The Institute for the Future once again opens a window into tomorrow’s world, this time letting us peer into 2010 where in the town of Deepwell a woman’s mysterious will has the townsfolk in an uproar. On December 7, 2009, the citizens of Deepwell learned that a woman named Ruby Wood left a “substantial” sum of money to their town, but with one condition – that the townspeople learn to take better care of each other. Who is Ruby Wood? No one in the town seems to know. The town will learn more when the last will and testament of Ruby Wood is opened on March 9, 2010.
In order to get a little outside help and advice on caring, the citizens of Deepwell have launched a website called Ruby’s Bequest, along with a town blog, Deep Into Deepwell, where citizens can discuss the bequest and other town interests. Accusations of being “the town that doesn’t care right” and the tragic death of an elderly citizen have upset many of the townspeople and sparked a debate about caring.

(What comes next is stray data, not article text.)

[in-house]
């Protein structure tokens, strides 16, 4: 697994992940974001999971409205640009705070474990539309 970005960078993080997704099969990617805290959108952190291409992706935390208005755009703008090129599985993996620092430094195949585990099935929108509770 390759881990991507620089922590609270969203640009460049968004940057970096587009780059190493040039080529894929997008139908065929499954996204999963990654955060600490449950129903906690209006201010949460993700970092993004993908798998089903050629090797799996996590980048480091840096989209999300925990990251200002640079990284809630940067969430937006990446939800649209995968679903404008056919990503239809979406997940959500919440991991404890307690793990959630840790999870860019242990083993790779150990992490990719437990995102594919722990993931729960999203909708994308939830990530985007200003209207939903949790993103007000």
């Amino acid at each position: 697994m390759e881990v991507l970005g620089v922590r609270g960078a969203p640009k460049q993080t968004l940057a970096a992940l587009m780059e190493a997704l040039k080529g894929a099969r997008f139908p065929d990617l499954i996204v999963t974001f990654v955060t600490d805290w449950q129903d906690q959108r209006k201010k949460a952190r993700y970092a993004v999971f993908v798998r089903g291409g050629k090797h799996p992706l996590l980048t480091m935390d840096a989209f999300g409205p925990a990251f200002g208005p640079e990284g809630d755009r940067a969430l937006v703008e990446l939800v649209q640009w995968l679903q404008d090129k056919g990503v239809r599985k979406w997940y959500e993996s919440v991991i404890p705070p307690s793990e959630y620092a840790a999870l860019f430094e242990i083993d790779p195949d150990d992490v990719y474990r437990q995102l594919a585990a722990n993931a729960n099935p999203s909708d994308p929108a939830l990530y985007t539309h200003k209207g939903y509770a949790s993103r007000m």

BusinessWeek’s November 10th “Innovation” special report features none other than Dr. Jane McGonigal, the Institute for the Future‘s Director of Games Research and Development. Dr. McGonigal is known for her work on Microsoft’s Halo promotion, “I Love Bees”, the award-winning “World Without Oil” game, “Find the Lost Ring” and her current project, “Superstruct”. In her article, “Jane McGonigal’s Brave New Worlds”, BusinessWeek’s Innovation Department editor Reena Jana gives an overview of Superstruct and its goals, as well as insight into how information gathered through Superstruct’s scenarios will be used once the game is concluded.
In a short video embedded in the article, Dr. McGonigal answers five questions about Alternate Reality Games. The questions:
- Can you define exactly what an ARG is?
- Can you give more insight into the collaboration skills of “signal/noise management” and “multicapitalism”?
- Are ARGs more affordable and more efficient than expensive digital graphics and virtual worlds?
- How will “Superstruct” serve as a real-world tool for companies and individuals?
- Are you still working on promotional games?
Always looking for ways to turn real-life tasks into games, Dr. McGonigal set her video camera to stop recording at the six minute mark in her attempt to answer all five questions in five minutes. At the end of her video, she asks viewers to give her feedback on the interview and help her earn level-up points for her personal gamer stats by visiting +1me.com.